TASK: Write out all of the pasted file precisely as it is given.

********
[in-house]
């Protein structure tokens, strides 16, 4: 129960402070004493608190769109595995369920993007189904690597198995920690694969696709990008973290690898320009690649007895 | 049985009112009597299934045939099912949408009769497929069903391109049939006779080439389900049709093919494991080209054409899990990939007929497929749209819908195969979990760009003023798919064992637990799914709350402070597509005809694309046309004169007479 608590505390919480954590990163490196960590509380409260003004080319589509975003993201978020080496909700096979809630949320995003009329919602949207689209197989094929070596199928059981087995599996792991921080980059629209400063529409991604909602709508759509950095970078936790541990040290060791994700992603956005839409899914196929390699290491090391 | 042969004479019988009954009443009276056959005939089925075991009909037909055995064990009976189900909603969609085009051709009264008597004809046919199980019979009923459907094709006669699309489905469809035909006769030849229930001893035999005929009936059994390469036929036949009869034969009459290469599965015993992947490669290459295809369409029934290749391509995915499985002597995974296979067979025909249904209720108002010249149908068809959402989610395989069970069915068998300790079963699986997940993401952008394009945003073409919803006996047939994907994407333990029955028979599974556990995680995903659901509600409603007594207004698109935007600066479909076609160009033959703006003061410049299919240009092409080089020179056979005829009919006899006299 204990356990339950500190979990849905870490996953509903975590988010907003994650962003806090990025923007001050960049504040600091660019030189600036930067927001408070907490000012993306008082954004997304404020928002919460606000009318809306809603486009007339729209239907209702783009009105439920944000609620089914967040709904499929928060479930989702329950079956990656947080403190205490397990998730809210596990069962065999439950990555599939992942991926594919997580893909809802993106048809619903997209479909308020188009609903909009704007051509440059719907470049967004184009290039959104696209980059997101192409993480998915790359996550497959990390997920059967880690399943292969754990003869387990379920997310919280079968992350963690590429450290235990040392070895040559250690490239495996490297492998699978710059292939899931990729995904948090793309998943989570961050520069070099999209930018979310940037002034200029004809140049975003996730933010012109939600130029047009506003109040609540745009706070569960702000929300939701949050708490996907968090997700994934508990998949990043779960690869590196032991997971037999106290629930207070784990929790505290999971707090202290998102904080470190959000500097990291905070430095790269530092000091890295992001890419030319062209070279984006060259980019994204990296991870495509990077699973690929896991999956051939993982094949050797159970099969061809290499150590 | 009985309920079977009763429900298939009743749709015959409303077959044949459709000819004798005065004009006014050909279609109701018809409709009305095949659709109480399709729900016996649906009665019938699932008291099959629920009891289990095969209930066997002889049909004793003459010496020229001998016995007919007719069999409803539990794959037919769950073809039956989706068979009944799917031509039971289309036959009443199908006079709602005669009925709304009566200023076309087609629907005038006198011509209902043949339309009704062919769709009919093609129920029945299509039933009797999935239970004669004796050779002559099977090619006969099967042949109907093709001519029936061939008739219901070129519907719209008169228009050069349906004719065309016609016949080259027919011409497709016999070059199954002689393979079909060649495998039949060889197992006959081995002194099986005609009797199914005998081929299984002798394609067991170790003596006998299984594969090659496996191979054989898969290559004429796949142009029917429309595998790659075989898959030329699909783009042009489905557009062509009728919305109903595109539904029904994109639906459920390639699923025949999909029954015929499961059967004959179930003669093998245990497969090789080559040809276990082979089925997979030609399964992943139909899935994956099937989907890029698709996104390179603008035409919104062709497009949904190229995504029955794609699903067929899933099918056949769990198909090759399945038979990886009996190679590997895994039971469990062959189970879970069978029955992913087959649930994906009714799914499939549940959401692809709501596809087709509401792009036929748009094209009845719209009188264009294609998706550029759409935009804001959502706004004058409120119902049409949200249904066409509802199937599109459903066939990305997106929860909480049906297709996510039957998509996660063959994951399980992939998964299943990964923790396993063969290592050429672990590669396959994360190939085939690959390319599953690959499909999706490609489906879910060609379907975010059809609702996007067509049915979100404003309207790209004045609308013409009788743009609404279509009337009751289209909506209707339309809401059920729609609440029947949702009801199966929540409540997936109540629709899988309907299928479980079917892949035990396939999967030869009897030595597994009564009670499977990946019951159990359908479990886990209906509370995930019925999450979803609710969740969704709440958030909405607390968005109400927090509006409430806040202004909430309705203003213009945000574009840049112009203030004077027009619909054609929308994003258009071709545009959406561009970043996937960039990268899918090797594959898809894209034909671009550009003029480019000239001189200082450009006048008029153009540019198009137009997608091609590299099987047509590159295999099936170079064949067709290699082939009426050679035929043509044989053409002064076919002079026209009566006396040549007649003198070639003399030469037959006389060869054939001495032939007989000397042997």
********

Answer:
[in-house]
């Protein structure tokens, strides 16, 4: 129960402070004493608190769109595995369920993007189904690597198995920690694969696709990008973290690898320009690649007895 | 049985009112009597299934045939099912949408009769497929069903391109049939006779080439389900049709093919494991080209054409899990990939007929497929749209819908195969979990760009003023798919064992637990799914709350402070597509005809694309046309004169007479 608590505390919480954590990163490196960590509380409260003004080319589509975003993201978020080496909700096979809630949320995003009329919602949207689209197989094929070596199928059981087995599996792991921080980059629209400063529409991604909602709508759509950095970078936790541990040290060791994700992603956005839409899914196929390699290491090391 | 042969004479019988009954009443009276056959005939089925075991009909037909055995064990009976189900909603969609085009051709009264008597004809046919199980019979009923459907094709006669699309489905469809035909006769030849229930001893035999005929009936059994390469036929036949009869034969009459290469599965015993992947490669290459295809369409029934290749391509995915499985002597995974296979067979025909249904209720108002010249149908068809959402989610395989069970069915068998300790079963699986997940993401952008394009945003073409919803006996047939994907994407333990029955028979599974556990995680995903659901509600409603007594207004698109935007600066479909076609160009033959703006003061410049299919240009092409080089020179056979005829009919006899006299 204990356990339950500190979990849905870490996953509903975590988010907003994650962003806090990025923007001050960049504040600091660019030189600036930067927001408070907490000012993306008082954004997304404020928002919460606000009318809306809603486009007339729209239907209702783009009105439920944000609620089914967040709904499929928060479930989702329950079956990656947080403190205490397990998730809210596990069962065999439950990555599939992942991926594919997580893909809802993106048809619903997209479909308020188009609903909009704007051509440059719907470049967004184009290039959104696209980059997101192409993480998915790359996550497959990390997920059967880690399943292969754990003869387990379920997310919280079968992350963690590429450290235990040392070895040559250690490239495996490297492998699978710059292939899931990729995904948090793309998943989570961050520069070099999209930018979310940037002034200029004809140049975003996730933010012109939600130029047009506003109040609540745009706070569960702000929300939701949050708490996907968090997700994934508990998949990043779960690869590196032991997971037999106290629930207070784990929790505290999971707090202290998102904080470190959000500097990291905070430095790269530092000091890295992001890419030319062209070279984006060259980019994204990296991870495509990077699973690929896991999956051939993982094949050797159970099969061809290499150590 | 009985309920079977009763429900298939009743749709015959409303077959044949459709000819004798005065004009006014050909279609109701018809409709009305095949659709109480399709729900016996649906009665019938699932008291099959629920009891289990095969209930066997002889049909004793003459010496020229001998016995007919007719069999409803539990794959037919769950073809039956989706068979009944799917031509039971289309036959009443199908006079709602005669009925709304009566200023076309087609629907005038006198011509209902043949339309009704062919769709009919093609129920029945299509039933009797999935239970004669004796050779002559099977090619006969099967042949109907093709001519029936061939008739219901070129519907719209008169228009050069349906004719065309016609016949080259027919011409497709016999070059199954002689393979079909060649495998039949060889197992006959081995002194099986005609009797199914005998081929299984002798394609067991170790003596006998299984594969090659496996191979054989898969290559004429796949142009029917429309595998790659075989898959030329699909783009042009489905557009062509009728919305109903595109539904029904994109639906459920390639699923025949999909029954015929499961059967004959179930003669093998245990497969090789080559040809276990082979089925997979030609399964992943139909899935994956099937989907890029698709996104390179603008035409919104062709497009949904190229995504029955794609699903067929899933099918056949769990198909090759399945038979990886009996190679590997895994039971469990062959189970879970069978029955992913087959649930994906009714799914499939549940959401692809709501596809087709509401792009036929748009094209009845719209009188264009294609998706550029759409935009804001959502706004004058409120119902049409949200249904066409509802199937599109459903066939990305997106929860909480049906297709996510039957998509996660063959994951399980992939998964299943990964923790396993063969290592050429672990590669396959994360190939085939690959390319599953690959499909999706490609489906879910060609379907975010059809609702996007067509049915979100404003309207790209004045609308013409009788743009609404279509009337009751289209909506209707339309809401059920729609609440029947949702009801199966929540409540997936109540629709899988309907299928479980079917892949035990396939999967030869009897030595597994009564009670499977990946019951159990359908479990886990209906509370995930019925999450979803609710969740969704709440958030909405607390968005109400927090509006409430806040202004909430309705203003213009945000574009840049112009203030004077027009619909054609929308994003258009071709545009959406561009970043996937960039990268899918090797594959898809894209034909671009550009003029480019000239001189200082450009006048008029153009540019198009137009997608091609590299099987047509590159295999099936170079064949067709290699082939009426050679035929043509044989053409002064076919002079026209009566006396040549007649003198070639003399030469037959006389060869054939001495032939007989000397042997």